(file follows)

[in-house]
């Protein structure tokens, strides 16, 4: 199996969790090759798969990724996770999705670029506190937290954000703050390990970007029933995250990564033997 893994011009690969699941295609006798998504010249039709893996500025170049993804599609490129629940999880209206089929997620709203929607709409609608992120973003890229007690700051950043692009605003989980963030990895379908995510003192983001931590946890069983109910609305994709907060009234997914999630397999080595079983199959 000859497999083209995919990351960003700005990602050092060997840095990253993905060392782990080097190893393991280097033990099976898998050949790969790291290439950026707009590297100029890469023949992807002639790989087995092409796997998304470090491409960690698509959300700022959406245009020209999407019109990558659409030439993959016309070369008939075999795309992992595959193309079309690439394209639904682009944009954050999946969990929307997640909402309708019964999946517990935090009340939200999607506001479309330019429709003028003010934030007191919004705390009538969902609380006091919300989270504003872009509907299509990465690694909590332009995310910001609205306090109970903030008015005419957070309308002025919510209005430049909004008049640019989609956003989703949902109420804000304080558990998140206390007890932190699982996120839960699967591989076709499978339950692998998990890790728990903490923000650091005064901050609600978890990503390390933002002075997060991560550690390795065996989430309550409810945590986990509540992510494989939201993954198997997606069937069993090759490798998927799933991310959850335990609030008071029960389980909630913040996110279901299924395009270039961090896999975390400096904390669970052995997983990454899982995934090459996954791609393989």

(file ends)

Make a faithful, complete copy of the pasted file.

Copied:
[in-house]
């Protein structure tokens, strides 16, 4: 199996969790090759798969990724996770999705670029506190937290954000703050390990970007029933995250990564033997 893994011009690969699941295609006798998504010249039709893996500025170049993804599609490129629940999880209206089929997620709203929607709409609608992120973003890229007690700051950043692009605003989980963030990895379908995510003192983001931590946890069983109910609305994709907060009234997914999630397999080595079983199959 000859497999083209995919990351960003700005990602050092060997840095990253993905060392782990080097190893393991280097033990099976898998050949790969790291290439950026707009590297100029890469023949992807002639790989087995092409796997998304470090491409960690698509959300700022959406245009020209999407019109990558659409030439993959016309070369008939075999795309992992595959193309079309690439394209639904682009944009954050999946969990929307997640909402309708019964999946517990935090009340939200999607506001479309330019429709003028003010934030007191919004705390009538969902609380006091919300989270504003872009509907299509990465690694909590332009995310910001609205306090109970903030008015005419957070309308002025919510209005430049909004008049640019989609956003989703949902109420804000304080558990998140206390007890932190699982996120839960699967591989076709499978339950692998998990890790728990903490923000650091005064901050609600978890990503390390933002002075997060991560550690390795065996989430309550409810945590986990509540992510494989939201993954198997997606069937069993090759490798998927799933991310959850335990609030008071029960389980909630913040996110279901299924395009270039961090896999975390400096904390669970052995997983990454899982995934090459996954791609393989």